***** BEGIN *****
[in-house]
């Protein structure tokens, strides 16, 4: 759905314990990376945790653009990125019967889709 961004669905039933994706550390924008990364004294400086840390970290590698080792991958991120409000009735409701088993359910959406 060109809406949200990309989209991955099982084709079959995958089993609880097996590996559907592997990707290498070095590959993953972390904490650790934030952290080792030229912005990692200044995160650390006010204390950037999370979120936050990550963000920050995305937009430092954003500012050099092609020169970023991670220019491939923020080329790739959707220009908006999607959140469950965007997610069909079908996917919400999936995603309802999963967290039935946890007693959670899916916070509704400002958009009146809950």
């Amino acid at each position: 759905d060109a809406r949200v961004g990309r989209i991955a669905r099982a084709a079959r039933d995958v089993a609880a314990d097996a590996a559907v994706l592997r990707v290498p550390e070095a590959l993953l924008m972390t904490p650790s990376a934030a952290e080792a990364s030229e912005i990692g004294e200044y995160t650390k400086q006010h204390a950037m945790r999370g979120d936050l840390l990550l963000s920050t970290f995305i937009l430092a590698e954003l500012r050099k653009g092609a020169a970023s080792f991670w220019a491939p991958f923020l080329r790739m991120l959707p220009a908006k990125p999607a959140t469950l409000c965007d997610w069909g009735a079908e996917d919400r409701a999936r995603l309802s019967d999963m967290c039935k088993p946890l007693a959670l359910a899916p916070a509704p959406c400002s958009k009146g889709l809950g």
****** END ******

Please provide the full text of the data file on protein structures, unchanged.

[in-house]
């Protein structure tokens, strides 16, 4: 759905314990990376945790653009990125019967889709 961004669905039933994706550390924008990364004294400086840390970290590698080792991958991120409000009735409701088993359910959406 060109809406949200990309989209991955099982084709079959995958089993609880097996590996559907592997990707290498070095590959993953972390904490650790934030952290080792030229912005990692200044995160650390006010204390950037999370979120936050990550963000920050995305937009430092954003500012050099092609020169970023991670220019491939923020080329790739959707220009908006999607959140469950965007997610069909079908996917919400999936995603309802999963967290039935946890007693959670899916916070509704400002958009009146809950």
């Amino acid at each position: 759905d060109a809406r949200v961004g990309r989209i991955a669905r099982a084709a079959r039933d995958v089993a609880a314990d097996a590996a559907v994706l592997r990707v290498p550390e070095a590959l993953l924008m972390t904490p650790s990376a934030a952290e080792a990364s030229e912005i990692g004294e200044y995160t650390k400086q006010h204390a950037m945790r999370g979120d936050l840390l990550l963000s920050t970290f995305i937009l430092a590698e954003l500012r050099k653009g092609a020169a970023s080792f991670w220019a491939p991958f923020l080329r790739m991120l959707p220009a908006k990125p999607a959140t469950l409000c965007d997610w069909g009735a079908e996917d919400r409701a999936r995603l309802s019967d999963m967290c039935k088993p946890l007693a959670l359910a899916p916070a509704p959406c400002s958009k009146g889709l809950g």